Are You Being Tracked by Ads?February 07, 2017
Have you noticed that certain ads follow you around the internet and pop up on nearly every website that you visit? Advertisers are watching your behavior and paying for those ads to follow you around. It’s great for retailers because they can spend their advertising dollars reaching the people most likely to buy their products. And you might appreciate that Netflix and Amazon notice what you like and suggest similar products. But it can also be a little creepy to know that everyone from your telecom provider to online retailers and social media sites is tracking what you read, watch, buy, and like, and building profiles of your behavior.
If you do find it creepy, you’re not alone. Privacy advocates worry about all this tracking. In fact, Rachel Leininger, author of Phishing: Cutting the Identity Theft Line, says adware that tracks your habits is “a form of spyware that you may have agreed to.” While there isn’t a lot of evidence that cyber-criminals are using behavioral profiles to target scams (yet), potentially hundreds of companies have been building up and storing that information on you, and any of them could be attacked by hackers, so you need to decide how comfortable you are with that.
Unfortunately, many websites track your behavior unless you explicitly tell them not to. For example, Facebook just started tracking and serving ads even to users who don’t have Facebook accounts, and Apple and Android devices also do ad tracking by default. So if you aren’t comfortable being followed, you’ll have to explicitly opt out. Here are links where you can learn how to opt out on Apple, Android, Facebook, and Google.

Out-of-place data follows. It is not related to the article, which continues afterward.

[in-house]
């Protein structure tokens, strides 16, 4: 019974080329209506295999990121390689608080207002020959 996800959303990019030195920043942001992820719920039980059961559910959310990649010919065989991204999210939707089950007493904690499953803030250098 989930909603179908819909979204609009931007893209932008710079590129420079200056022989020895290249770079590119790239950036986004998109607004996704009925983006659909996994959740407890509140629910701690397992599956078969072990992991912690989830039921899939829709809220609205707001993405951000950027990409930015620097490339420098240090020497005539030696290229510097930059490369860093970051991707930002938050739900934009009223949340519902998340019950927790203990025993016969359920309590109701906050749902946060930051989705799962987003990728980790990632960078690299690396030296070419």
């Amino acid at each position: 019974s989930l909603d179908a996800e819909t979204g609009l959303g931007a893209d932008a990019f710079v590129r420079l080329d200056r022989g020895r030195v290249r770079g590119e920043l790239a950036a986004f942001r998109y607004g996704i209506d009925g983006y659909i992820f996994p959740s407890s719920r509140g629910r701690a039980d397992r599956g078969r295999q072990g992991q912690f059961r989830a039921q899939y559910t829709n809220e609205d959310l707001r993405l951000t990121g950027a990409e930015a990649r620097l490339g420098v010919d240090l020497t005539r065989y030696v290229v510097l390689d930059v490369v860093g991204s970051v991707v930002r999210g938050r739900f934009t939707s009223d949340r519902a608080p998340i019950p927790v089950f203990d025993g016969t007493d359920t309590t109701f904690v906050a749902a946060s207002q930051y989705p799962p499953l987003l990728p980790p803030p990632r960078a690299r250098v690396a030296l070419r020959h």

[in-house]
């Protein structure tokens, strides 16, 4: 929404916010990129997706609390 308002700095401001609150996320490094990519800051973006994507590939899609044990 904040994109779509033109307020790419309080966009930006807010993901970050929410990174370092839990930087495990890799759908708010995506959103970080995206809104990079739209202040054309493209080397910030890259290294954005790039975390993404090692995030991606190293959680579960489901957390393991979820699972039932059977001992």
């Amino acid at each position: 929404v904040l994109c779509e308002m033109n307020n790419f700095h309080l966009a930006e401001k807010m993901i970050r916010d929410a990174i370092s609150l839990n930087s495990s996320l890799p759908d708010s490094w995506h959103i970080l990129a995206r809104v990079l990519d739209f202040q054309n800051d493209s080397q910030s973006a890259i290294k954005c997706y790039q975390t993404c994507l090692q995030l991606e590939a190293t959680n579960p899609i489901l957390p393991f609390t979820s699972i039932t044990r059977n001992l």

If you simply find all those pop-up ads annoying, you can get ad blocker software for your devices and browsers, and much of it is free. But be aware that blocking ads doesn’t stop anyone from tracking your behavior. On the plus side, advertisers are getting the hint that consumers are sick of annoying popup ads and web pages that start blaring video commercials while you’re trying to read the content. Some advertisers and social media sites have even started a movement to create “acceptable” (translation: less annoying) ads.
To be fair, much of the great free content on the internet is supported by advertising, so advertising in itself isn’t evil. But you should be able to choose who is following you and how. And having fewer popups to deal with would be a welcome relief.